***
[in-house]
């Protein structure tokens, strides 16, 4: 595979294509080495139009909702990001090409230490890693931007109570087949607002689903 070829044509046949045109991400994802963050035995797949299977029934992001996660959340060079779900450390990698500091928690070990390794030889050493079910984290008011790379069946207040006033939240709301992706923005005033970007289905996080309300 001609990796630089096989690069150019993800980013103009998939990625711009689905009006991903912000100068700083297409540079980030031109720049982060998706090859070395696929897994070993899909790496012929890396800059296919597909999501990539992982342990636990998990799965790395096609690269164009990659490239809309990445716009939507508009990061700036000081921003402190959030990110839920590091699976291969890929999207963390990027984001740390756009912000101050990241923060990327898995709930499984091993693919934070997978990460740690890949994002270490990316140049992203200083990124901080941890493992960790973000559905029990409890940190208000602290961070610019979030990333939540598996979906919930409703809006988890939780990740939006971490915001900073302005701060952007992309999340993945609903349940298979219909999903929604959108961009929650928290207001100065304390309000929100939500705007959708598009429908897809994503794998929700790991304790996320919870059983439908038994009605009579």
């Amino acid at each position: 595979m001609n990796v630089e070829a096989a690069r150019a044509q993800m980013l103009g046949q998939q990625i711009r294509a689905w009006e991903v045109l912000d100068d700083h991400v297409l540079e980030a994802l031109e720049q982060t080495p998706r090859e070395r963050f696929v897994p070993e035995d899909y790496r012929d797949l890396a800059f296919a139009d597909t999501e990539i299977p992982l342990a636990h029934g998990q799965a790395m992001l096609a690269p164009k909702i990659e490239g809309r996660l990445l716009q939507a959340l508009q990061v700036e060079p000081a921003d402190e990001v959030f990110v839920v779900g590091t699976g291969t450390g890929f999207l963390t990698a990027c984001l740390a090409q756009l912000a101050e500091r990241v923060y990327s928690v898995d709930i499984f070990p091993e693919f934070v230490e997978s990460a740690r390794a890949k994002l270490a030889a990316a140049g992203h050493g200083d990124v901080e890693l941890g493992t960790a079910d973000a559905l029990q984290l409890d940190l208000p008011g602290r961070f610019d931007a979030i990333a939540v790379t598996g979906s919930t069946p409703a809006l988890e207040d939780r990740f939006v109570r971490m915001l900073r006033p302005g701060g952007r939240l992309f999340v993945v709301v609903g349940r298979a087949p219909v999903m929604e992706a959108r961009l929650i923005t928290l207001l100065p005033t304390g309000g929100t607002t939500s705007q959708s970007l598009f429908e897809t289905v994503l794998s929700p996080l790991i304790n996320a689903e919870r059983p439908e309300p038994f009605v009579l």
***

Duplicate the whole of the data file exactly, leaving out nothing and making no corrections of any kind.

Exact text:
[in-house]
């Protein structure tokens, strides 16, 4: 595979294509080495139009909702990001090409230490890693931007109570087949607002689903 070829044509046949045109991400994802963050035995797949299977029934992001996660959340060079779900450390990698500091928690070990390794030889050493079910984290008011790379069946207040006033939240709301992706923005005033970007289905996080309300 001609990796630089096989690069150019993800980013103009998939990625711009689905009006991903912000100068700083297409540079980030031109720049982060998706090859070395696929897994070993899909790496012929890396800059296919597909999501990539992982342990636990998990799965790395096609690269164009990659490239809309990445716009939507508009990061700036000081921003402190959030990110839920590091699976291969890929999207963390990027984001740390756009912000101050990241923060990327898995709930499984091993693919934070997978990460740690890949994002270490990316140049992203200083990124901080941890493992960790973000559905029990409890940190208000602290961070610019979030990333939540598996979906919930409703809006988890939780990740939006971490915001900073302005701060952007992309999340993945609903349940298979219909999903929604959108961009929650928290207001100065304390309000929100939500705007959708598009429908897809994503794998929700790991304790996320919870059983439908038994009605009579």
């Amino acid at each position: 595979m001609n990796v630089e070829a096989a690069r150019a044509q993800m980013l103009g046949q998939q990625i711009r294509a689905w009006e991903v045109l912000d100068d700083h991400v297409l540079e980030a994802l031109e720049q982060t080495p998706r090859e070395r963050f696929v897994p070993e035995d899909y790496r012929d797949l890396a800059f296919a139009d597909t999501e990539i299977p992982l342990a636990h029934g998990q799965a790395m992001l096609a690269p164009k909702i990659e490239g809309r996660l990445l716009q939507a959340l508009q990061v700036e060079p000081a921003d402190e990001v959030f990110v839920v779900g590091t699976g291969t450390g890929f999207l963390t990698a990027c984001l740390a090409q756009l912000a101050e500091r990241v923060y990327s928690v898995d709930i499984f070990p091993e693919f934070v230490e997978s990460a740690r390794a890949k994002l270490a030889a990316a140049g992203h050493g200083d990124v901080e890693l941890g493992t960790a079910d973000a559905l029990q984290l409890d940190l208000p008011g602290r961070f610019d931007a979030i990333a939540v790379t598996g979906s919930t069946p409703a809006l988890e207040d939780r990740f939006v109570r971490m915001l900073r006033p302005g701060g952007r939240l992309f999340v993945v709301v609903g349940r298979a087949p219909v999903m929604e992706a959108r961009l929650i923005t928290l207001l100065p005033t304390g309000g929100t607002t939500s705007q959708s970007l598009f429908e897809t289905v994503l794998s929700p996080l790991i304790n996320a689903e919870r059983p439908e309300p038994f009605v009579l």